To make up for the colour tests, the FP767-12 faired well when it came to the greyscales. These were smoothly stepped and the colour tracking tests showed no evidence of colour shifts in the various greys from light to dark. However, there were signs of slight banding in the 256-intensity level screen.
Despite the stated 500:1 contrast ratio and 300cd/m2 brightness level, the screen was a little too dark for my liking, especially when editing images where detail in shadow areas was lost. Pixel tracking and phase were also observed to drift after several hours of use, manifesting themselves with that tell tale sign of jittering pixels. This isn’t that uncommon on TFT displays that use an analogue signal and in this case a quick press of the i-Key on the front brought everything back into line. Nonetheless, it’s a shame that BenQ does not offer a DVI port so that a clean, unmodified digital signal could be used.
As for viewing angles, the FP767-12 proved to be unexceptional with the panel’s illumination sharply dropping off in the vertical viewing plane. This was even noticeable during normal use when I raised my eye level by simply straightening my back in my chair. Things were a little better in the horizontal plane, but still nothing to write home about.
Aesthetically, the charcoal and silver chassis pleasantly frames the panel and those after a soft overall look will like the rounded edges. The bezel is thin enough to be unobtrusive and the stand has a relatively small footprint. Whether or not you like the silver-coloured lower part to the fascia is down to personal taste, but you do get a headphone jack and a pair of speakers integrated into this part which, for a change, produce a decent level of clarity. They’re not a substitute for a set of standalone surround sound speakers or a pair of headphones but they should be fine for a small room.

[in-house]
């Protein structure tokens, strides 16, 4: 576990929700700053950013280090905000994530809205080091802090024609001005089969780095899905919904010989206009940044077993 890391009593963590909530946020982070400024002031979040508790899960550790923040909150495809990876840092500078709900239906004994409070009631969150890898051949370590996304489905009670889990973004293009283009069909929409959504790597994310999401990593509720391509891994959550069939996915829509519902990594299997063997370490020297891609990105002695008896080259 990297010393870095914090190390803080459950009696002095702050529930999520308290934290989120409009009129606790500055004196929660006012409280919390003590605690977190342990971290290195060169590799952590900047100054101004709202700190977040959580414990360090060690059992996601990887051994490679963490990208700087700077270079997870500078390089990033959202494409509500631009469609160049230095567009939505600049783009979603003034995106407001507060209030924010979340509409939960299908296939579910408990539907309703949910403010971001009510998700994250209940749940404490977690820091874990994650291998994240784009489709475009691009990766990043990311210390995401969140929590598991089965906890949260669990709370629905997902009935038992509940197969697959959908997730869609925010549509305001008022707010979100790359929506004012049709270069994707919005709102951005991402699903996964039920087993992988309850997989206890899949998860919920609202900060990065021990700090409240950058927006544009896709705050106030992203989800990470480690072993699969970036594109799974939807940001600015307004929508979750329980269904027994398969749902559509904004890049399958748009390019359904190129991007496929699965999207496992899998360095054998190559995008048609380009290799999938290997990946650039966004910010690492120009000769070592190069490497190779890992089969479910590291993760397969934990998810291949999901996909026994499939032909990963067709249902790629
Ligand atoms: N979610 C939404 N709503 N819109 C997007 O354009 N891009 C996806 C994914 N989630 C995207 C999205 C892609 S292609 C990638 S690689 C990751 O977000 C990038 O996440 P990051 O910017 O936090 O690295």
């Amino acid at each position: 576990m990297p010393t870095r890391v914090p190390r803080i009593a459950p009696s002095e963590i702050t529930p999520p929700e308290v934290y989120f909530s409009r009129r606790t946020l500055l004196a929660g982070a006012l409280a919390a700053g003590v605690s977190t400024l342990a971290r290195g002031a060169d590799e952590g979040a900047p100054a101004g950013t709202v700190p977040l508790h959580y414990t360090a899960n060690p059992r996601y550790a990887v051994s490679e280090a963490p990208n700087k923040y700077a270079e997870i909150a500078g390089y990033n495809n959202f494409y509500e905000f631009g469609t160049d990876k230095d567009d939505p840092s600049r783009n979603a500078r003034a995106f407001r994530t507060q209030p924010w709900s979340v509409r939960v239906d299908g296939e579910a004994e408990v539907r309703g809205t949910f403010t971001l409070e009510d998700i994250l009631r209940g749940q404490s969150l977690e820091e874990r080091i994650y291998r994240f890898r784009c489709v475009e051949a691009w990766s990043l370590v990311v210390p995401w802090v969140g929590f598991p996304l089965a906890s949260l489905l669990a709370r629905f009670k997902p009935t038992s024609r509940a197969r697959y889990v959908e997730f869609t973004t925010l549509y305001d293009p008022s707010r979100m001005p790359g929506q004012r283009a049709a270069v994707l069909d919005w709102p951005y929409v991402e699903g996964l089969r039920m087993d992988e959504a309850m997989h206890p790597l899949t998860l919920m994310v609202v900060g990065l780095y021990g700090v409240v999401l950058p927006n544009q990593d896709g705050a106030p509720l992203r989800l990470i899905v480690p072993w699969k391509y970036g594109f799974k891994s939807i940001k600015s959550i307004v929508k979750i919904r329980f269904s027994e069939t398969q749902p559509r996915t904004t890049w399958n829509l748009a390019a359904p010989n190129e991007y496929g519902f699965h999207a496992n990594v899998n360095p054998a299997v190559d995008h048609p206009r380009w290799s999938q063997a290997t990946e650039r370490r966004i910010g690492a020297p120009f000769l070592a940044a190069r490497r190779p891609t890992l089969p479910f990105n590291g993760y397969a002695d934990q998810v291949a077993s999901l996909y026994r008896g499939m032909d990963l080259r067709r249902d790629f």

The silver part of the fascia also carries the buttons needed to operate and adjust the screen. There are six in total including the main power button that sits in the middle happily, although some might say distractively, glowing with a blue light. Menu navigation is an intuitive affair, thanks to the separated ‘exit’ and ‘enter’ buttons, and the left and right buttons that double up as contrast and brightness shortcuts. The only aspect that needed some improvement is the speed of the sub-menus, which seem a little sluggish to call up. Even so, all the usual adjustments are here, including picture position, clock and phase, an sRGB mode, and a five-step sharpness scale.
As mentioned earlier there’s only a D-SUB port around the back, and the base of the stand incorporates a couple of hooks for routing the power and signal cables. Disappointingly, the stand does not feature any height adjustment nor can it be swivelled or pivoted. As a result I found the display to sit a little too low on my desk. It can be tilted, though, right back past the horizontal.
At £363.07 and with a 12ms response time, the BenQ FP767-12 looked like it had a lot to offer, especially for the hardcore gamer where a smearing picture is quite simply unacceptable. However, many gamers will also want to get the most out of their games in terms of colour, and the idea if a 6-bit dithered display is probably going to put that market sector off.
The FP767-12’s 12ms response time is certainly impressive and those sensitive enough to notice the advantages will be interested, although they may ultimately be put off by its colour performance. Everyday users not concerned with very rapid response times, are probably better off paying less for a DVI-enabled 17in LCD.
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